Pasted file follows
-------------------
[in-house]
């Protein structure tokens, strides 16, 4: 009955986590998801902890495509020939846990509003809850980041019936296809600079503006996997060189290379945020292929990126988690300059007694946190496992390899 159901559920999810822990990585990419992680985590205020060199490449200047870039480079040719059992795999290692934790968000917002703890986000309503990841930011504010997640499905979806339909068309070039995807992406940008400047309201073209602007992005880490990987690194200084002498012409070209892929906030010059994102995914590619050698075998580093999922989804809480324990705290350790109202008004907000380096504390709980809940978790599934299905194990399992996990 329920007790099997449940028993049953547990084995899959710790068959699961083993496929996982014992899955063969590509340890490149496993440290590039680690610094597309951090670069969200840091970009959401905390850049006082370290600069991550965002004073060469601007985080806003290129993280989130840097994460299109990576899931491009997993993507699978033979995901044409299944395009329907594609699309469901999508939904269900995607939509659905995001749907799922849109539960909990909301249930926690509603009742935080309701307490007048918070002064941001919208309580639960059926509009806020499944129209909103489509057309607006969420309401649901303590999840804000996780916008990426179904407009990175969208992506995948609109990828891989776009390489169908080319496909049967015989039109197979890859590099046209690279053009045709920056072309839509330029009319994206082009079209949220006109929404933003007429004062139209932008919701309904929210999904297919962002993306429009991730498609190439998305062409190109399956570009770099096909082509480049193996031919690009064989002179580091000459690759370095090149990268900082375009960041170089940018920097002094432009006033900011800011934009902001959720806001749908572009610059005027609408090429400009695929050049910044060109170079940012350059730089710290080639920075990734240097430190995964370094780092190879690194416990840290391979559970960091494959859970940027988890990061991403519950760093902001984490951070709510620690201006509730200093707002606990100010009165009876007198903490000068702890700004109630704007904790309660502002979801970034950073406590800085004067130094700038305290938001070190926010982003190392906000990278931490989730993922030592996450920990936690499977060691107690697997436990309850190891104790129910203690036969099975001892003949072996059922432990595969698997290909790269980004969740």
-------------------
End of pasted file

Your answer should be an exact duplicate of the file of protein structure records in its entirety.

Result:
[in-house]
């Protein structure tokens, strides 16, 4: 009955986590998801902890495509020939846990509003809850980041019936296809600079503006996997060189290379945020292929990126988690300059007694946190496992390899 159901559920999810822990990585990419992680985590205020060199490449200047870039480079040719059992795999290692934790968000917002703890986000309503990841930011504010997640499905979806339909068309070039995807992406940008400047309201073209602007992005880490990987690194200084002498012409070209892929906030010059994102995914590619050698075998580093999922989804809480324990705290350790109202008004907000380096504390709980809940978790599934299905194990399992996990 329920007790099997449940028993049953547990084995899959710790068959699961083993496929996982014992899955063969590509340890490149496993440290590039680690610094597309951090670069969200840091970009959401905390850049006082370290600069991550965002004073060469601007985080806003290129993280989130840097994460299109990576899931491009997993993507699978033979995901044409299944395009329907594609699309469901999508939904269900995607939509659905995001749907799922849109539960909990909301249930926690509603009742935080309701307490007048918070002064941001919208309580639960059926509009806020499944129209909103489509057309607006969420309401649901303590999840804000996780916008990426179904407009990175969208992506995948609109990828891989776009390489169908080319496909049967015989039109197979890859590099046209690279053009045709920056072309839509330029009319994206082009079209949220006109929404933003007429004062139209932008919701309904929210999904297919962002993306429009991730498609190439998305062409190109399956570009770099096909082509480049193996031919690009064989002179580091000459690759370095090149990268900082375009960041170089940018920097002094432009006033900011800011934009902001959720806001749908572009610059005027609408090429400009695929050049910044060109170079940012350059730089710290080639920075990734240097430190995964370094780092190879690194416990840290391979559970960091494959859970940027988890990061991403519950760093902001984490951070709510620690201006509730200093707002606990100010009165009876007198903490000068702890700004109630704007904790309660502002979801970034950073406590800085004067130094700038305290938001070190926010982003190392906000990278931490989730993922030592996450920990936690499977060691107690697997436990309850190891104790129910203690036969099975001892003949072996059922432990595969698997290909790269980004969740």